Beauty and the Beast
A sturdy and frequently dazzling version that should leave audiences swooning with delight.
In many lives there is a crossroads. We make our choice, and follow it down to the present moment. Still inside of us is that other person, who stands forever poised at the head of the path not chosen. "Mrs. Dalloway" is about a day's communion between the woman who exists, and the other woman who might have existed instead.
The film's heroine muses that she is thought of as "Mrs. Dalloway" by almost everybody: "You're not even Clarissa any more." Once she was young and fair, and tempted by two daring choices. Peter would have been a risk, but he was dangerous, and alive. Even more dangerous was Sally, with whom flirtation threatened to develop into something she was unwilling to name. Clarissa took neither choice, deciding instead to marry the safe and sound Richard Dalloway, of whom young Peter sniffed, "He's a fool, an unimaginative, dull fool." Now many years have passed. Mrs. Dalloway is giving a party. The caterer has been busy since dawn, the day is beautiful, and she walks through Hyde Park to buy the flowers herself. So opened Virginia Woolf's famous 1923 novel, which followed Clarissa Dalloway for a day, using the new stream-of-consciousness technique that James Joyce was experimenting with. We will follow her through until the end of her party, during a day in which no one she meets will know what she's really thinking: All they will see is her reserved, charming exterior.
The novel stays mostly within the mind of Clarissa, with darts into other minds. Film cannot do that, but "Mrs. Dalloway" uses a voice-over narration to let us hear Clarissa's thoughts, which she never, ever shares with anybody else. To the world she is a respectable 60-ish London woman, the wife of a cabinet official. To us, she is a woman who will always wonder what might have been.
Vanessa Redgrave so loved the novel that she commissioned this screenplay by Eileen Atkins, an actress who has been involved in a lot of Woolf-oriented stage work. Redgrave of course seems the opposite of a woman like Clarissa Dalloway, and we assume she has few regrets. But we all wonder about choices not made, because in our memories they still glow with their original promise, while reality is tied to the mundane.
As the film makes its way through Clarissa's day, there are flashbacks to long-ago summers when young Peter (Alex Cox) was courting young Clarissa (Natascha McElhone), and young Sally (Lena Headey) was perhaps courting her, too, although the movie is cagier about that than the novel. But Woolf is too wise to let Peter and Sally remain in the sunny past of memory. They both turn up on this day.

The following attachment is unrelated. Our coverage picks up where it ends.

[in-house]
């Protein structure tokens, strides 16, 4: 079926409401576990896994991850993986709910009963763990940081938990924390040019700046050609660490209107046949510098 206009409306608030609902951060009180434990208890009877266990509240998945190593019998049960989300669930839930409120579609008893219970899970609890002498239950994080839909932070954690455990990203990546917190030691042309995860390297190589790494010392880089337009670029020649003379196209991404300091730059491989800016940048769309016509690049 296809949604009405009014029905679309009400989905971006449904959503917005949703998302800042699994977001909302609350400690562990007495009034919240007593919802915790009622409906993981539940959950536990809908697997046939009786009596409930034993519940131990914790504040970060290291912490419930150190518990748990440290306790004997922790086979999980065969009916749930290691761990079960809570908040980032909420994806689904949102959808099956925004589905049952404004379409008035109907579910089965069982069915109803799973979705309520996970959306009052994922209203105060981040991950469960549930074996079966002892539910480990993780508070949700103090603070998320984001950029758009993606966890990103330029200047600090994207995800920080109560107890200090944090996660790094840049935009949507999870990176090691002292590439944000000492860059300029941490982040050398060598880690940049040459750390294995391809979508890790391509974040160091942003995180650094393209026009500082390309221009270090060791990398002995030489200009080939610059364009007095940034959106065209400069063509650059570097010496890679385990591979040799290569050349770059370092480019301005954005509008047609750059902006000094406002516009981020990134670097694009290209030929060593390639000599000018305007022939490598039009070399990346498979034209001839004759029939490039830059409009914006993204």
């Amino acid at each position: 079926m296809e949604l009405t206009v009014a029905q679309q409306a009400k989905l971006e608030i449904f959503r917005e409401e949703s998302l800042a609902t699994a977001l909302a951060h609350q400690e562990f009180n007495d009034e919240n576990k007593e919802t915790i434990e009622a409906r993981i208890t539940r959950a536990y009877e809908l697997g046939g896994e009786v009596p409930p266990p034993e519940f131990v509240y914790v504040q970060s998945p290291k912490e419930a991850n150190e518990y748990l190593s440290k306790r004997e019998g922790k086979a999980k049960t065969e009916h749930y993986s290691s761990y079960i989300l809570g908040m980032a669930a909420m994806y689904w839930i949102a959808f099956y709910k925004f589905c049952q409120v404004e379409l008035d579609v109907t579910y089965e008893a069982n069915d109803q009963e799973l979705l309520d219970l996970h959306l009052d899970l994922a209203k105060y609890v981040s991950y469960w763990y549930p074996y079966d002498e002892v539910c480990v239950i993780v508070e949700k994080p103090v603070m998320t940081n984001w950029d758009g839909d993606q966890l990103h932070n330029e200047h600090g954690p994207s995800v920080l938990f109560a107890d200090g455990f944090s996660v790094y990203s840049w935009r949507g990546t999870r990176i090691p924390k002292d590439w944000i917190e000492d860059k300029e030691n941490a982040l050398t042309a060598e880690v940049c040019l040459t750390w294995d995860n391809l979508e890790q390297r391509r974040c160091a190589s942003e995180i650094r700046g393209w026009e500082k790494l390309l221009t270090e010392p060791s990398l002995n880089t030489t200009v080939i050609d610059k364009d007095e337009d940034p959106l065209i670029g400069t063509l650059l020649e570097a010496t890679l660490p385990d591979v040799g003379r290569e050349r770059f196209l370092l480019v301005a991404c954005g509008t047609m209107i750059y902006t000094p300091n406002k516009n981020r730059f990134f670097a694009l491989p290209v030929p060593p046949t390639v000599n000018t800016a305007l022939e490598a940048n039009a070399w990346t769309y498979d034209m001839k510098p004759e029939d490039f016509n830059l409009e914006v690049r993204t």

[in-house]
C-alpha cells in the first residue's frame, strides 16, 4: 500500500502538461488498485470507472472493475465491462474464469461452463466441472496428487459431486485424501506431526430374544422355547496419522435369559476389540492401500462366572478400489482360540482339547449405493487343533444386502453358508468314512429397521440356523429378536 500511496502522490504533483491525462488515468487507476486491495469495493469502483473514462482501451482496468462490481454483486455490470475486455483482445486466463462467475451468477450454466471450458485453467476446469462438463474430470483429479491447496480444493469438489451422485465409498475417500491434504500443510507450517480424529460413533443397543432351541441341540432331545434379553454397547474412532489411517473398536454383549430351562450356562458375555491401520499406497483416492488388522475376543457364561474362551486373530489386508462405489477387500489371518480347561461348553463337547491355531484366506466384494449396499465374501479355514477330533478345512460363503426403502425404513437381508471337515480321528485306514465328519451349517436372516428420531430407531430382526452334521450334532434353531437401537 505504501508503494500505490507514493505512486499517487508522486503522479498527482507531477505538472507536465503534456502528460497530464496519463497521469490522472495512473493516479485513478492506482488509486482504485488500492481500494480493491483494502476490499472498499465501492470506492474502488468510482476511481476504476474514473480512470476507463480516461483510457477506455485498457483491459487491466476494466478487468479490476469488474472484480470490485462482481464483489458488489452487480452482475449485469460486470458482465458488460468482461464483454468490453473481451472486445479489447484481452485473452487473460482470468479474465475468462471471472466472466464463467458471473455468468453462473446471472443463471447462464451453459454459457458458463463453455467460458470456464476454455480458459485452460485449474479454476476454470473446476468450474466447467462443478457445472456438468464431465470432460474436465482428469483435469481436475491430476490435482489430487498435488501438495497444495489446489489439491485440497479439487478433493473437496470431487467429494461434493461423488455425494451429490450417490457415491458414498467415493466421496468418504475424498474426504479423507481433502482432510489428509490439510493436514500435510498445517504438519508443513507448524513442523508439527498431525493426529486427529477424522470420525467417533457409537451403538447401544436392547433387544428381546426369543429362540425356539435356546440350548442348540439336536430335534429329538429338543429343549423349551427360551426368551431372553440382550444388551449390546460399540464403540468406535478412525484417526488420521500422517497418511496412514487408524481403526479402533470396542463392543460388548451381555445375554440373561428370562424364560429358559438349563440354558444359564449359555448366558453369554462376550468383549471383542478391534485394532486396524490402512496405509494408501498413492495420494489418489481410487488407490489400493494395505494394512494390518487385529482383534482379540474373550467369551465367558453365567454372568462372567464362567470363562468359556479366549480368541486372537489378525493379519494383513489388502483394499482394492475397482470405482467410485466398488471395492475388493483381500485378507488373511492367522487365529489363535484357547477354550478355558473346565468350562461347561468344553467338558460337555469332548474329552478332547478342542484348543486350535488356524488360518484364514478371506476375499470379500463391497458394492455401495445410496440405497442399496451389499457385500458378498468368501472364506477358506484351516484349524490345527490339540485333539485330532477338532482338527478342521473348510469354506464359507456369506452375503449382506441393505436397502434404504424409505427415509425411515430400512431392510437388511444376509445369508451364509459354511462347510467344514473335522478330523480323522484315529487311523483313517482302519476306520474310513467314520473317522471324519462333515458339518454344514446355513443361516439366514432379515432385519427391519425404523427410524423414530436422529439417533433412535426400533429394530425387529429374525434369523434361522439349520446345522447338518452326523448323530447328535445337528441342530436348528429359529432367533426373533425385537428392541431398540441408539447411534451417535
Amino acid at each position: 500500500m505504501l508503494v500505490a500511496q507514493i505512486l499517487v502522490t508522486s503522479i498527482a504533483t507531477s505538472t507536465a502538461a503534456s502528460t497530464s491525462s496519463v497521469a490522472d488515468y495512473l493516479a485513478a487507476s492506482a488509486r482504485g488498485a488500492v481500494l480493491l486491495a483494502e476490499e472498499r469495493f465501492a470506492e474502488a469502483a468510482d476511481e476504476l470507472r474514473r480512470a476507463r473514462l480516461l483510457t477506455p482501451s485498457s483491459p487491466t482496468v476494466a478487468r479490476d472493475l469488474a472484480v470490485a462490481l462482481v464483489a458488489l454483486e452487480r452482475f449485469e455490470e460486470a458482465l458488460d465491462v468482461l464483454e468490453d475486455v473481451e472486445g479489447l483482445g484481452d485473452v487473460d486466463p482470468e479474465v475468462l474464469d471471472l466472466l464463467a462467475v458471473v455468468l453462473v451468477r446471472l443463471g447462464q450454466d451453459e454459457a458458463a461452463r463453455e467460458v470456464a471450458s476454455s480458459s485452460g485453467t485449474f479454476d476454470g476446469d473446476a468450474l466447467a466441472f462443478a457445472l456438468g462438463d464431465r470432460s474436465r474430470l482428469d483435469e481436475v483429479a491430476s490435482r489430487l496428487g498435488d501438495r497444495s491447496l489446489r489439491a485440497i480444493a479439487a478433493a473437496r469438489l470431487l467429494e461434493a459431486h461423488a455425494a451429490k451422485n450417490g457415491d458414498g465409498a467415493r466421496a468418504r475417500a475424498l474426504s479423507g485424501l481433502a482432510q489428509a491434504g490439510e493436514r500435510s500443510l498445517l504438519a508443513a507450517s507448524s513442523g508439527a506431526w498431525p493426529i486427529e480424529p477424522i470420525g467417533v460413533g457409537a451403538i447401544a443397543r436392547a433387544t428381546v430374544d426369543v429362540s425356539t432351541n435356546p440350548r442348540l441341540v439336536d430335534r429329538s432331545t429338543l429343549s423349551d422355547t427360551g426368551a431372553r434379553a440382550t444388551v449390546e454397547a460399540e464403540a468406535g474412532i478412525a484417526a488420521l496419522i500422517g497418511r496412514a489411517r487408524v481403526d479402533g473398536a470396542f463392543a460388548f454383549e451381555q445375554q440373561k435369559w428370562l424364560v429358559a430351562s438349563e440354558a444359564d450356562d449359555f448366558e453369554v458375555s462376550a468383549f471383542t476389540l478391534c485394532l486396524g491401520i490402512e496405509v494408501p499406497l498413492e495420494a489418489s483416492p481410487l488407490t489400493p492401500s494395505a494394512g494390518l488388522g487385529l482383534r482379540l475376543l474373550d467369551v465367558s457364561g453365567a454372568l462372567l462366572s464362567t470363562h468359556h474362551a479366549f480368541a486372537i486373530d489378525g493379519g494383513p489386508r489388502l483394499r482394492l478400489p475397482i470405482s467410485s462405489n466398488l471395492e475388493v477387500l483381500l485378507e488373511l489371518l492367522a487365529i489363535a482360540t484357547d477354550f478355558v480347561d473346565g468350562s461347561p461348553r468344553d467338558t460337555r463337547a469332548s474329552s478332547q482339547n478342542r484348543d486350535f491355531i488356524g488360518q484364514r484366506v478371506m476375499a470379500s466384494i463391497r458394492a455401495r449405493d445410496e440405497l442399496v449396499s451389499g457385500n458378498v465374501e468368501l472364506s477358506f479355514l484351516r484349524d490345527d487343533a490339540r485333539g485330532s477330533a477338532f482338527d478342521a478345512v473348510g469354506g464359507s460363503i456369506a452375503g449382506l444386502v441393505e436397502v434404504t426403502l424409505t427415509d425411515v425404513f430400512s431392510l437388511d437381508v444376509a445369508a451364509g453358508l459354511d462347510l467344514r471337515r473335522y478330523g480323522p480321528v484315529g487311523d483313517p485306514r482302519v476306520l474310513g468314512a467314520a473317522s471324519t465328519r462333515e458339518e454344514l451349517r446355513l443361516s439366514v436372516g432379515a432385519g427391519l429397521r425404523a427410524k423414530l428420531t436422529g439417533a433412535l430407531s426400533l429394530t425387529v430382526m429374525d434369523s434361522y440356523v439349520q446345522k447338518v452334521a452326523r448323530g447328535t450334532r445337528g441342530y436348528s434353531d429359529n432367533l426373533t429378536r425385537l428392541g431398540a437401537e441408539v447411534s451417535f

In middle age, Peter (Michael Kitchen) is rather pathetic, just returned from what seems to have been an unsuccessful romance and career in India. And Sally (Sarah Badel) is now the distinguished Lady Rossiter. There is a wonderful scene where Peter and Sally find a quiet corner of the party, and he tells her of Clarissa, "I loved her once, and it stayed with me all my life, and colored every day." Sally nods, keeping her own thoughts to herself. We gather that Sally, in middle age, may be practicing the same sort of two-track thinking that Clarissa uses: Both women see more sharply, and critically, than anyone imagines, although with Sally, we must guess this from the outside.
There is another crucial character in the film. Unless you've read the novel you may have trouble understanding his function. This is Septimus Warren Smith (Rupert Graves), who in an early scene watches as a friend is blown up in the No-Man's Land of the trenches in France. Now five years or more have passed, but he suffers from shell-shock and has a panic attack outside a shop where Clarissa pauses. She sees him, and although they never meet, there is a link between them: Both have seen beneath the surface of life's reassurance, to the possibility that nothing, or worse than nothing, lurks below. Woolf is suggesting that World War I unleashed horrors that poisoned every level of society.
The subtext of the story is suicide. Woolf is asking what purpose is served by the decisions of Clarissa and Septimus to go on living lives that they have seen through. A subtle motif throughout the film is the omnipresence of sharp fence railings--spikes, like life, upon which one could be impaled.
The director, Marleen Gorris, previously made the Oscar-winning Dutch film "Antonia's Line," about a woman who makes free choices, survives, and prevails. Here is the other side. It's surprising that Gorris, who was so open about Antonia's sexuality, is so subtle about the unspoken lesbianism in Woolf's story, but it's there for those who can see it.
More important is the way she struggles with form, to try to get an almost unfilmable novel on the screen. She isn't always successful; the first act will be perplexing for those unfamiliar with the novel, but Redgrave's performance steers us through, and by the end we understand with complete, final clarity what the story was about. Stream-of-consciousness stays entirely within the mind. Movies photograph only the outsides of things. The narration is a useful device, but so are Redgrave's eyes, as she looks at the guests at her party. Once we have the clue, she doesn't really look at all like a safe, respectable, middle-aged hostess. More like a caged animal--trained, but not tamed.
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